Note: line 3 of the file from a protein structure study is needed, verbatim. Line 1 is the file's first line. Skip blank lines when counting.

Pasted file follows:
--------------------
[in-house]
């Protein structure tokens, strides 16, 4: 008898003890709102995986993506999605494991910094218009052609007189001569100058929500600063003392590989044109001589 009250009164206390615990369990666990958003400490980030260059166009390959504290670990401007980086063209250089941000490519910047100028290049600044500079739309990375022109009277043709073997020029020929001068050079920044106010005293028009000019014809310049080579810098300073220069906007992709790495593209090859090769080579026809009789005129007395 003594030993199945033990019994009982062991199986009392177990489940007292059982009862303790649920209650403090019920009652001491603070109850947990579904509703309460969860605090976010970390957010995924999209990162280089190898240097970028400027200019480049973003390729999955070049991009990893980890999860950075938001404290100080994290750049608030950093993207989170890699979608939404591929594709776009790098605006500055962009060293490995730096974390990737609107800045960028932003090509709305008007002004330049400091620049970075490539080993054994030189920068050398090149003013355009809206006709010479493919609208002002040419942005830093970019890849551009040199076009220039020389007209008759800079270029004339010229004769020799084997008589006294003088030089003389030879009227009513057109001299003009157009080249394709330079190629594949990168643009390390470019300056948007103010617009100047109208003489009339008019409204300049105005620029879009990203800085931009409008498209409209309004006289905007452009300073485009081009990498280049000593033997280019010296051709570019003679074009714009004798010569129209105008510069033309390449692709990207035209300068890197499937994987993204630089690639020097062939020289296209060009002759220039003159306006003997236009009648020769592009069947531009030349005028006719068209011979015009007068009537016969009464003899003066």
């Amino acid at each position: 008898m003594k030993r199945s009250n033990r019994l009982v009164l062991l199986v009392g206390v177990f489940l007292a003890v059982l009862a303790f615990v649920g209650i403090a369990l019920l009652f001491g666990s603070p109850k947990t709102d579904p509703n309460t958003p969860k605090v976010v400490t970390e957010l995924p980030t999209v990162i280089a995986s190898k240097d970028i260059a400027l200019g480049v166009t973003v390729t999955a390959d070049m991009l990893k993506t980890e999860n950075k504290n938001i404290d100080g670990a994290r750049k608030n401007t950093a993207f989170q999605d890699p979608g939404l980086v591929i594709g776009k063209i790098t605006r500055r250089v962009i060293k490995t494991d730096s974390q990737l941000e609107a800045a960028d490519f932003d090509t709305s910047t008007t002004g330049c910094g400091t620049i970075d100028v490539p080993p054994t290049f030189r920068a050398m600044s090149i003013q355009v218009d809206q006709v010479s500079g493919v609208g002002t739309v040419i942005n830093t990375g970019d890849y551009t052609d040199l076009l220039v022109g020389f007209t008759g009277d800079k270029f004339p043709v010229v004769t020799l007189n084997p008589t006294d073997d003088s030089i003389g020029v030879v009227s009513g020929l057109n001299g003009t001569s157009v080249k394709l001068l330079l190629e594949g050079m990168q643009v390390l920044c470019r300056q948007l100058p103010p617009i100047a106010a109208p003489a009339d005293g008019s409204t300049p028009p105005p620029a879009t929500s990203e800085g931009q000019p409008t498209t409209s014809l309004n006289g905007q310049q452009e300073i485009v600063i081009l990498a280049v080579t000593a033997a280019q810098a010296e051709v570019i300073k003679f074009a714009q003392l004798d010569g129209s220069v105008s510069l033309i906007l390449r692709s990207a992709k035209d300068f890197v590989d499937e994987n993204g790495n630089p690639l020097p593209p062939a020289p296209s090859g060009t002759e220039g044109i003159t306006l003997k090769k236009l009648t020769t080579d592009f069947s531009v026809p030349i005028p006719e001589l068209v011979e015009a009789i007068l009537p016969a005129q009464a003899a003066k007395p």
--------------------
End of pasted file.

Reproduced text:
């Amino acid at each position: 008898m003594k030993r199945s009250n033990r019994l009982v009164l062991l199986v009392g206390v177990f489940l007292a003890v059982l009862a303790f615990v649920g209650i403090a369990l019920l009652f001491g666990s603070p109850k947990t709102d579904p509703n309460t958003p969860k605090v976010v400490t970390e957010l995924p980030t999209v990162i280089a995986s190898k240097d970028i260059a400027l200019g480049v166009t973003v390729t999955a390959d070049m991009l990893k993506t980890e999860n950075k504290n938001i404290d100080g670990a994290r750049k608030n401007t950093a993207f989170q999605d890699p979608g939404l980086v591929i594709g776009k063209i790098t605006r500055r250089v962009i060293k490995t494991d730096s974390q990737l941000e609107a800045a960028d490519f932003d090509t709305s910047t008007t002004g330049c910094g400091t620049i970075d100028v490539p080993p054994t290049f030189r920068a050398m600044s090149i003013q355009v218009d809206q006709v010479s500079g493919v609208g002002t739309v040419i942005n830093t990375g970019d890849y551009t052609d040199l076009l220039v022109g020389f007209t008759g009277d800079k270029f004339p043709v010229v004769t020799l007189n084997p008589t006294d073997d003088s030089i003389g020029v030879v009227s009513g020929l057109n001299g003009t001569s157009v080249k394709l001068l330079l190629e594949g050079m990168q643009v390390l920044c470019r300056q948007l100058p103010p617009i100047a106010a109208p003489a009339d005293g008019s409204t300049p028009p105005p620029a879009t929500s990203e800085g931009q000019p409008t498209t409209s014809l309004n006289g905007q310049q452009e300073i485009v600063i081009l990498a280049v080579t000593a033997a280019q810098a010296e051709v570019i300073k003679f074009a714009q003392l004798d010569g129209s220069v105008s510069l033309i906007l390449r692709s990207a992709k035209d300068f890197v590989d499937e994987n993204g790495n630089p690639l020097p593209p062939a020289p296209s090859g060009t002759e220039g044109i003159t306006l003997k090769k236009l009648t020769t080579d592009f069947s531009v026809p030349i005028p006719e001589l068209v011979e015009a009789i007068l009537p016969a005129q009464a003899a003066k007395p």